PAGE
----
8.  I assume the worst.

In every situation, there are multiple outcomes. I think of all of them and then focus on the worst one because my anxiety tells me one is most likely to happen. It will be my reality. When waiting for orders from the military to find out if we are moving, I assumed the worst and decided I was going to be leaving all of my friends behind and moving to a different state. In this case, it didn’t end up happening. I am now in that same position again. In social situations, I assume nobody is enjoying talking to me. I assume the group whispering is talking about me. The girl who just laughed behind me? She was definitely laughing at me. Her friend did not tell her a joke. People are judging the way I am walking. They’re judging my hair, my clothes, the way I look 12 when I’m actually 19. No matter what I am doing, someone is there judging me. That’s what my anxiety likes to tell me. I know she’s wrong, but sometimes she can be really convincing.

9. I get hurt really easily.

Having chronic illness, I understand keeping plans can be difficult. I understand having to cancel because you’re in too much pain mentally and/or physically. But when someone cancels on me, I automatically think they just didn’t want to see me in the first place. In these situations, my anxiety tells me I’m disposable. I’m their second choice. A sudden change in tone of voice during a conversation can hurt my feelings as well. I automatically think I have done something wrong and they are upset with me. If people don’t text me back, my anxiety tells me to just leave them alone because they obviously don’t want to talk to me. They’re not busy.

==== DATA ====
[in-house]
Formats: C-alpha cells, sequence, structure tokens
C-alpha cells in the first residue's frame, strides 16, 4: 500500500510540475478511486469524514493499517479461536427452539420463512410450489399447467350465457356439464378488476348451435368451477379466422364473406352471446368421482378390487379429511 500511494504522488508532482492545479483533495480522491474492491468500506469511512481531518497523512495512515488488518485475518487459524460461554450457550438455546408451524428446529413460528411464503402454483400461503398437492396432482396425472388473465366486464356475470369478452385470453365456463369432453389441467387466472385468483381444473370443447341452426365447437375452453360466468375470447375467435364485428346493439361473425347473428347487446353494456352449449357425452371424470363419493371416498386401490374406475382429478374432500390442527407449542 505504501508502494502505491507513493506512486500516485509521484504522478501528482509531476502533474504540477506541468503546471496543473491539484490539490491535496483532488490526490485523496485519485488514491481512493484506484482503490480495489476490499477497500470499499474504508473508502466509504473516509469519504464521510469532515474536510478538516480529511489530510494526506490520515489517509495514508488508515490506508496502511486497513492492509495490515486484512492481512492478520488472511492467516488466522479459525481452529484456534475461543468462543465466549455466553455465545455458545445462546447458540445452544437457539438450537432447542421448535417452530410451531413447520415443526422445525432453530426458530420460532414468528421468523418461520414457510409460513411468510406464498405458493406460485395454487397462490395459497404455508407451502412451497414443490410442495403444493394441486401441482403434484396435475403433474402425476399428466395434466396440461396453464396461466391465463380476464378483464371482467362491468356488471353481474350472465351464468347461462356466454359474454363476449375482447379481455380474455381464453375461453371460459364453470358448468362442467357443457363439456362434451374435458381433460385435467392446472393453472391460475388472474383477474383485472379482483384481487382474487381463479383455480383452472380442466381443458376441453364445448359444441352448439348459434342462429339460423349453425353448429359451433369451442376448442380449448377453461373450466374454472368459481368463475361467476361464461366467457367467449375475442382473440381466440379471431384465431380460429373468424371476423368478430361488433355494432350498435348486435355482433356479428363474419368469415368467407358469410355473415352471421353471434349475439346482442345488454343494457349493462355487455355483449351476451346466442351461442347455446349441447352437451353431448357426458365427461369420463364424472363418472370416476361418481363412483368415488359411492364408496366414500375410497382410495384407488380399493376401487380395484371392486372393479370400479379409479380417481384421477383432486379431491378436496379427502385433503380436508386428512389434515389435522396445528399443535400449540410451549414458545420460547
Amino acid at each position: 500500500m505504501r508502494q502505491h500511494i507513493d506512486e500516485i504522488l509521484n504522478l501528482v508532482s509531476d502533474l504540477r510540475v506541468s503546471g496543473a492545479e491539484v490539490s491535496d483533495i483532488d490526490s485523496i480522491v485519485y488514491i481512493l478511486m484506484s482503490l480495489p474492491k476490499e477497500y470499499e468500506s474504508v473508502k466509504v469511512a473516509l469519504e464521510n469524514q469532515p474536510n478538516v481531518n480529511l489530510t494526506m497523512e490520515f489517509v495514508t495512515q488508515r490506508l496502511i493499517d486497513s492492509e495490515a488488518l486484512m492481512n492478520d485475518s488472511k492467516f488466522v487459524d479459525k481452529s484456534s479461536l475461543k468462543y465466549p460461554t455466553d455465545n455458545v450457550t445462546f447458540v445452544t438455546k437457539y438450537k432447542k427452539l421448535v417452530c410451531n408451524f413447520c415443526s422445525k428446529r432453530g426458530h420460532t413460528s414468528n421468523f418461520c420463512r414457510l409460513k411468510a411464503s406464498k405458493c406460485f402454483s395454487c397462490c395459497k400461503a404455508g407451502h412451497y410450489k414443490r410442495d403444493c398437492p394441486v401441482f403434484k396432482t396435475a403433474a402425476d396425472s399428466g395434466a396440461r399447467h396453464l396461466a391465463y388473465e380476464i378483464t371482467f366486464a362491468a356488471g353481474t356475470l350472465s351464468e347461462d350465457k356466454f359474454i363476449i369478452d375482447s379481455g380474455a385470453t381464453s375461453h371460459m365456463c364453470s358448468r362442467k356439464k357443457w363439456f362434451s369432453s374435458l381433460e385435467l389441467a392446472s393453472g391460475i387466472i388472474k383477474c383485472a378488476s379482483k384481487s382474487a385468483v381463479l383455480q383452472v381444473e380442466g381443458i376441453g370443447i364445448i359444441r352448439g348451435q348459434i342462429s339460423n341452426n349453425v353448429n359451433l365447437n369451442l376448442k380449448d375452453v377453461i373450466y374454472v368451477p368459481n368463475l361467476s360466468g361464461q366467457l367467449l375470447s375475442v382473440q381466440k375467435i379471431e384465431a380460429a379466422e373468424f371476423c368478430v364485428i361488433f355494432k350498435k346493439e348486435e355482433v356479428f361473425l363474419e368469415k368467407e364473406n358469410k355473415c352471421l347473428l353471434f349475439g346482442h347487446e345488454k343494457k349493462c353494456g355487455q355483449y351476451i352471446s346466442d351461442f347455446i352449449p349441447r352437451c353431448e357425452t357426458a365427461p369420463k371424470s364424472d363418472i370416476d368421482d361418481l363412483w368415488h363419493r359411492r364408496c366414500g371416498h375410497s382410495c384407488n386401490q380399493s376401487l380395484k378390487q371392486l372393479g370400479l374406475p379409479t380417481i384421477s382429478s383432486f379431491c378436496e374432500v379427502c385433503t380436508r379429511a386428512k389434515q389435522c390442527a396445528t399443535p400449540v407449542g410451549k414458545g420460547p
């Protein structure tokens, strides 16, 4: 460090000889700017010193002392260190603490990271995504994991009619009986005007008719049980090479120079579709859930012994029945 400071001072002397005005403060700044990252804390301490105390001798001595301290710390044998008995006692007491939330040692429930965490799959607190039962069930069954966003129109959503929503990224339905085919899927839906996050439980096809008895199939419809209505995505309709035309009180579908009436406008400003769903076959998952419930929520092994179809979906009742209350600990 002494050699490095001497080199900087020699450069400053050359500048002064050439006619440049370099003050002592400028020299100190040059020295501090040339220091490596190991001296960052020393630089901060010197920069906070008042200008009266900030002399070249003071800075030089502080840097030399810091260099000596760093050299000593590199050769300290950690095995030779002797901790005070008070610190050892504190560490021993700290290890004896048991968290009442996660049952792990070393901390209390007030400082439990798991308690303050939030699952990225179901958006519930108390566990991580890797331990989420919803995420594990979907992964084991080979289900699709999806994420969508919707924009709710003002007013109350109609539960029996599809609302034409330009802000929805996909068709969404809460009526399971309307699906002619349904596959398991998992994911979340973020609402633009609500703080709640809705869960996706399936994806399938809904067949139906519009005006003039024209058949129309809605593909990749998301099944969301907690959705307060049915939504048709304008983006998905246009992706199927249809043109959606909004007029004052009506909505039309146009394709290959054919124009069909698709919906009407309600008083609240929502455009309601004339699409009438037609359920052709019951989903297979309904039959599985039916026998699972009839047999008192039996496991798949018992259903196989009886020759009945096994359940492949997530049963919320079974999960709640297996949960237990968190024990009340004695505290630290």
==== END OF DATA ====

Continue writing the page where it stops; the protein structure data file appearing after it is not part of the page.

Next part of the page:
10. I throw away what I write/draw.

If it’s something I did, it will probably end up in the trash. I have tried to keep a journal countless times. They always end up in the trash sooner or later. I can’t stand looking back at what I wrote. I also don’t want anyone else to ever read what I write. This made turning in essays for school extremely difficult on me. I hardly ever proofread things. I never keep things I draw either — I will very rarely keep a drawing of mine. A lot of the time, I only draw when I’m doing it for someone else. If it’s not leaving to go to someone else, it will probably leave in a garbage bag. My anxiety tells me my art isn’t good enough and my writing is awful.

Although my anxiety tells me these things, I do know she’s wrong about me. Anxiety has this nasty habit of letting us believe we are unimportant — we are not worthy of love or friendship, or even a simple conversation. Anxiety is beyond difficult to live with. I am constantly reminding people to be patient with me. I’m constantly at war with myself, and sometimes I lose for the day and that’s OK. I will get back up and fight again tomorrow. I have anxiety, but it will never define me.

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Thinkstock photo via Hemera Technologies